The State Of The City Rhetoric
We are fortunate to have a mayor who likes to talk about what he’s going to do for us taxpayers. Kirk Caldwell’s State of the City message delivered last week was his trademark combination of promises and campaign rhetoric, which has served him well over the years.
Former mayors Frank Fasi, Peter Carlisle and Mufi Hannemann also used the same strategy for re-election. Some worked, some did not, but the result was the same boring messages.
If you listen to Caldwell’s whole speech, you probably came away with a question:Who was he speaking to? Everyone will have a different opinion, I’m sure. I got the feeling he was going to use the same message to get more resources and funds out of the City Council in the next couple of weeks.
Some of these kinds of speeches are comical. The suggestion that the majority of the cuts to TheBus routes will be restored deserves a chuckle, since the routes were restructured to save the city money. So now, in a fit of generosity, the new mayor is going to restore most of the routes. Hopefully, this financial ping-pong won’t carry over into our vaunted multimillion-dollar rail system.
More attention was given to other strategies we’ve seen before, such as a promise to fix up Thomas Square. Remember how we fixed up Aala Park a while back? It now stands like a monument to urban renewal and a failed way to better manage the homeless problem. Guess it’s going to take a while for the taxpayers to realize that the homelessness problem in a resort city isn’t an urban renewal proposition.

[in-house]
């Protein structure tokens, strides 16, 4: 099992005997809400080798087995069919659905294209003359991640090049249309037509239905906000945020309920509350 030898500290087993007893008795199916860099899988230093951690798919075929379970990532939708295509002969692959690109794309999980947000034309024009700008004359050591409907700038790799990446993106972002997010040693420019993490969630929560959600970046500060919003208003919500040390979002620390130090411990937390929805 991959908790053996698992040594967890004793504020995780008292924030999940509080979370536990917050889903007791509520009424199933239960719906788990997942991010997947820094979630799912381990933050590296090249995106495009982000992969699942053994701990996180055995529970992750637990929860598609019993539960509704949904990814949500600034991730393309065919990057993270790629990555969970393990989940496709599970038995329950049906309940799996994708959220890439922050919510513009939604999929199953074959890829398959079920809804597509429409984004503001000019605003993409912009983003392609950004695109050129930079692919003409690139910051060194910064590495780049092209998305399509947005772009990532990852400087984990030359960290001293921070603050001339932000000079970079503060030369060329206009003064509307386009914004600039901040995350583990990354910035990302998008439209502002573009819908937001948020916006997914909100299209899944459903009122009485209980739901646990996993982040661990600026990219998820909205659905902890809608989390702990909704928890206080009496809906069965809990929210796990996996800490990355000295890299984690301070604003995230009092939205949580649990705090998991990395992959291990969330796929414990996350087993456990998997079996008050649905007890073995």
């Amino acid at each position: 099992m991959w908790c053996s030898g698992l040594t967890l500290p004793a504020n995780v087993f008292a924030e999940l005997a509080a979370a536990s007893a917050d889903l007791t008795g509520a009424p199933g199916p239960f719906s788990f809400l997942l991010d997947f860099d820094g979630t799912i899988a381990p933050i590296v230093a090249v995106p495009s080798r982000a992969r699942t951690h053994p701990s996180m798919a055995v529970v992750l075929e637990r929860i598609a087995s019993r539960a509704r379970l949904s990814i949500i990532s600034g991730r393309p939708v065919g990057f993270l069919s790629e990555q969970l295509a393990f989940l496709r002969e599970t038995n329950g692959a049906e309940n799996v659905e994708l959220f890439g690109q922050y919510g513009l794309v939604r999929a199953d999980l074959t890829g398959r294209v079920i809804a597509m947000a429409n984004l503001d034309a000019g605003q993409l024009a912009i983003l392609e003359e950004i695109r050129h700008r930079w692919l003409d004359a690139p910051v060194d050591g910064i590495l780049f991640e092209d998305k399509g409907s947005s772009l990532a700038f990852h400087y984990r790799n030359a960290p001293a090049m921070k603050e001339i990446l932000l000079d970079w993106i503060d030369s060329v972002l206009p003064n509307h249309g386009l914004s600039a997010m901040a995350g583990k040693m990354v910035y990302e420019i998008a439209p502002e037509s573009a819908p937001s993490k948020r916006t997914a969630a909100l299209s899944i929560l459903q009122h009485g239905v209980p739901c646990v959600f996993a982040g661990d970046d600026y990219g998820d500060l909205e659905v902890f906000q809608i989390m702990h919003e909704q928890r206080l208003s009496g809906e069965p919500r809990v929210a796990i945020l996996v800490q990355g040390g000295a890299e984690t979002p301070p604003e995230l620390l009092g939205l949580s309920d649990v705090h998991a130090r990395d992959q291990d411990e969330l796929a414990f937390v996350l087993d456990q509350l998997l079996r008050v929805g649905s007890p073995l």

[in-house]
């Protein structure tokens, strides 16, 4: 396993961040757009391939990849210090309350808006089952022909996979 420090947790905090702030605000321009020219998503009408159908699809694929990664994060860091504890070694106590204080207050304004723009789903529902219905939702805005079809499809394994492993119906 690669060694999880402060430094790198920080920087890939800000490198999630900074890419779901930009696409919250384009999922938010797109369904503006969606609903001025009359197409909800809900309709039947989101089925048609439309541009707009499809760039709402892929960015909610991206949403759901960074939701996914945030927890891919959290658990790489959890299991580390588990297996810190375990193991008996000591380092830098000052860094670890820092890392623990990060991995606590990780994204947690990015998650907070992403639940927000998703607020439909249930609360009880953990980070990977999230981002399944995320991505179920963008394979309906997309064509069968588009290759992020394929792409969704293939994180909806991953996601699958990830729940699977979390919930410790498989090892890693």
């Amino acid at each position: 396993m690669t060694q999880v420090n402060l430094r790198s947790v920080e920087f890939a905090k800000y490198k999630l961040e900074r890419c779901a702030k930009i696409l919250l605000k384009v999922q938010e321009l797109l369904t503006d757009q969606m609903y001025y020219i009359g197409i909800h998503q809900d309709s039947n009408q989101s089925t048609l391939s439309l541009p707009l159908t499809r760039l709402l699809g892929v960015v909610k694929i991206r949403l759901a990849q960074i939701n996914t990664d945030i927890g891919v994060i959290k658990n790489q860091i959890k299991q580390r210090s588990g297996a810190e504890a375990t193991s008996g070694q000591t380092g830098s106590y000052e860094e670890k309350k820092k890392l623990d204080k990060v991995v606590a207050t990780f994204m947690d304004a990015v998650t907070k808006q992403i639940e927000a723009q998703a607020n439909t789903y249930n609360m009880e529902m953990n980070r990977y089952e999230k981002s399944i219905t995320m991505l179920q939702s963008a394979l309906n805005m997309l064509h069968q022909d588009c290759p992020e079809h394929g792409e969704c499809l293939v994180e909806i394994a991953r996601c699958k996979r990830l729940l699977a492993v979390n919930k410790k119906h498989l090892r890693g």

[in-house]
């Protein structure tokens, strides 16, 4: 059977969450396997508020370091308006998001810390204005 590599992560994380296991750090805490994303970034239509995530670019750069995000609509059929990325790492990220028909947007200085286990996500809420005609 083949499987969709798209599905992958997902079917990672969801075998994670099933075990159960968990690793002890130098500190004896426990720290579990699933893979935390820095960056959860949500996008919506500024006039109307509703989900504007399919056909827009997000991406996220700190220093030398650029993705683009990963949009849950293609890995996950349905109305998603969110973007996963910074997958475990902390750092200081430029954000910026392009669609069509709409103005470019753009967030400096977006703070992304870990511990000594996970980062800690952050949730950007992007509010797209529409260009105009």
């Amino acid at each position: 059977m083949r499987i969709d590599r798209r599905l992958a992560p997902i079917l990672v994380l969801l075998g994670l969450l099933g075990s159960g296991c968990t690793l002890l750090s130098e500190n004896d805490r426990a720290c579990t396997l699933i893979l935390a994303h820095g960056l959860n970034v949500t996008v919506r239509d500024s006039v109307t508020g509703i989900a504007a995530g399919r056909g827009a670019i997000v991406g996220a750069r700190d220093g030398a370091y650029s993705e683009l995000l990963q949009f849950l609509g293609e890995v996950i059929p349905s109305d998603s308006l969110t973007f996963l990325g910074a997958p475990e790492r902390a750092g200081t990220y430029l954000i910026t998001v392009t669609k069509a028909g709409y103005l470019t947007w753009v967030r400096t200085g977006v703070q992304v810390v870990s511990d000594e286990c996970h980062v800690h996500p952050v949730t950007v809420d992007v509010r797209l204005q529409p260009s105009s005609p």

For some reason, low-income housing and homelessness don’t sit well in a tourism-dominated economy.
Of course, the speech was technically a great success, and everyone should hope for the best – although there is the question of where all the money is going to come from to finance these upgraded initiatives.
Maybe if the taxpayers are lucky, the mayor’s next State of the City address will concentrate on a few things that have actually been accomplished, how much they cost and where the money is going to come from. We already know where their pay raises came from.
Hopefully the AARP will have helped the mayor’s team figure out how to make the City and County of Honolulu, as he said, more “age friendly.”